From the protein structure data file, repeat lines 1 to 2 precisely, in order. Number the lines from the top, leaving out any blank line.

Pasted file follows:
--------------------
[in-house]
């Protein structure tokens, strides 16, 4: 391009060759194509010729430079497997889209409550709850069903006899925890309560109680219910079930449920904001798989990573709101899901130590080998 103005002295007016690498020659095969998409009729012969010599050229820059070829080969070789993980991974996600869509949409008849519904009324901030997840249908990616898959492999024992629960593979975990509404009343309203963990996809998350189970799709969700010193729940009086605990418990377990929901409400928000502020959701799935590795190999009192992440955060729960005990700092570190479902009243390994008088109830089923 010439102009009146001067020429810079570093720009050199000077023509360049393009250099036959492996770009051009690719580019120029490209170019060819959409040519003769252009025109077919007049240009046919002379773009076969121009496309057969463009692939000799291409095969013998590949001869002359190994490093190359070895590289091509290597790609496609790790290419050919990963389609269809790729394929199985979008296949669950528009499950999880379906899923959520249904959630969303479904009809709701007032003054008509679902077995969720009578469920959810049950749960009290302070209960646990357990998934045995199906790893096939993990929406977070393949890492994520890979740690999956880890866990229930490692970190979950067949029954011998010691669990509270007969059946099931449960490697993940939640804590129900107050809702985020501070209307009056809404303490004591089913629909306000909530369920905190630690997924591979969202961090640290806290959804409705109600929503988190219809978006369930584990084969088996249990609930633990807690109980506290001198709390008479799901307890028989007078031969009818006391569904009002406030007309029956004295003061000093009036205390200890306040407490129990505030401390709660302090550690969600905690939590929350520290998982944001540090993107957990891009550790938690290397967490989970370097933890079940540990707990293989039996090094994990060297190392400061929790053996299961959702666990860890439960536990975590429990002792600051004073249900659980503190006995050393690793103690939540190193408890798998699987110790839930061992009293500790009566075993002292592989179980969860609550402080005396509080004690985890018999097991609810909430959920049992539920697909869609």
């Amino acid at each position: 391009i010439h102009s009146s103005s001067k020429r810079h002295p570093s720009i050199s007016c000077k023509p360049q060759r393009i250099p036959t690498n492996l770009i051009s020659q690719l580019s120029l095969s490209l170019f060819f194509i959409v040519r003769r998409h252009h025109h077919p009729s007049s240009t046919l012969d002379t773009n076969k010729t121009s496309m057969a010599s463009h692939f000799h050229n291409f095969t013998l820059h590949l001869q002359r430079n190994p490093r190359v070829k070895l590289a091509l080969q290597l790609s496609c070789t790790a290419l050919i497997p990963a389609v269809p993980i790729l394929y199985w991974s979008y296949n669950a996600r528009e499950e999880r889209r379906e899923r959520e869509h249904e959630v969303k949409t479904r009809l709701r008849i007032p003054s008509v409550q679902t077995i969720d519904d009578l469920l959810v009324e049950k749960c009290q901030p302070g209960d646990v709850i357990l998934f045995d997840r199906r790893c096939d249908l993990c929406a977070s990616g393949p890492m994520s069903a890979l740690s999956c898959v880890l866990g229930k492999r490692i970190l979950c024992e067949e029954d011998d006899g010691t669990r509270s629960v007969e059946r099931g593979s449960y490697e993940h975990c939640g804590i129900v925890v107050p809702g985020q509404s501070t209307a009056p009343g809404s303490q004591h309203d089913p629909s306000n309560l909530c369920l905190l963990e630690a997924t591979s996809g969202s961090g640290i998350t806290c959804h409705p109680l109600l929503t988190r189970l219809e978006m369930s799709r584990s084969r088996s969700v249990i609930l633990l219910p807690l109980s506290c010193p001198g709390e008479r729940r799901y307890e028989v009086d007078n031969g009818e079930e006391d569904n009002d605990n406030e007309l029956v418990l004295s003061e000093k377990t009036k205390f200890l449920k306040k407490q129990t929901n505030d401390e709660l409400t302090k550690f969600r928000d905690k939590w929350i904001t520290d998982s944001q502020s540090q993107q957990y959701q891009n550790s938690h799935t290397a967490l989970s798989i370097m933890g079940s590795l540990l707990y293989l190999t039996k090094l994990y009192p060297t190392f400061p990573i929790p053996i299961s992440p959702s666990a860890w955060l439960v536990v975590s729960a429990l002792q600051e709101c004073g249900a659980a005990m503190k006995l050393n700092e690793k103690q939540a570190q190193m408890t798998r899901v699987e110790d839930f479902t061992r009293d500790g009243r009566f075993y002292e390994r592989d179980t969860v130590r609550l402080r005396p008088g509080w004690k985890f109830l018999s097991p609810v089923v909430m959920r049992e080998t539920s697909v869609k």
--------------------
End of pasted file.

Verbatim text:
[in-house]
């Protein structure tokens, strides 16, 4: 391009060759194509010729430079497997889209409550709850069903006899925890309560109680219910079930449920904001798989990573709101899901130590080998 103005002295007016690498020659095969998409009729012969010599050229820059070829080969070789993980991974996600869509949409008849519904009324901030997840249908990616898959492999024992629960593979975990509404009343309203963990996809998350189970799709969700010193729940009086605990418990377990929901409400928000502020959701799935590795190999009192992440955060729960005990700092570190479902009243390994008088109830089923 010439102009009146001067020429810079570093720009050199000077023509360049393009250099036959492996770009051009690719580019120029490209170019060819959409040519003769252009025109077919007049240009046919002379773009076969121009496309057969463009692939000799291409095969013998590949001869002359190994490093190359070895590289091509290597790609496609790790290419050919990963389609269809790729394929199985979008296949669950528009499950999880379906899923959520249904959630969303479904009809709701007032003054008509679902077995969720009578469920959810049950749960009290302070209960646990357990998934045995199906790893096939993990929406977070393949890492994520890979740690999956880890866990229930490692970190979950067949029954011998010691669990509270007969059946099931449960490697993940939640804590129900107050809702985020501070209307009056809404303490004591089913629909306000909530369920905190630690997924591979969202961090640290806290959804409705109600929503988190219809978006369930584990084969088996249990609930633990807690109980506290001198709390008479799901307890028989007078031969009818006391569904009002406030007309029956004295003061000093009036205390200890306040407490129990505030401390709660302090550690969600905690939590929350520290998982944001540090993107957990891009550790938690290397967490989970370097933890079940540990707990293989039996090094994990060297190392400061929790053996299961959702666990860890439960536990975590429990002792600051004073249900659980503190006995050393690793103690939540190193408890798998699987110790839930061992009293500790009566075993002292592989179980969860609550402080005396509080004690985890018999097991609810909430959920049992539920697909869609």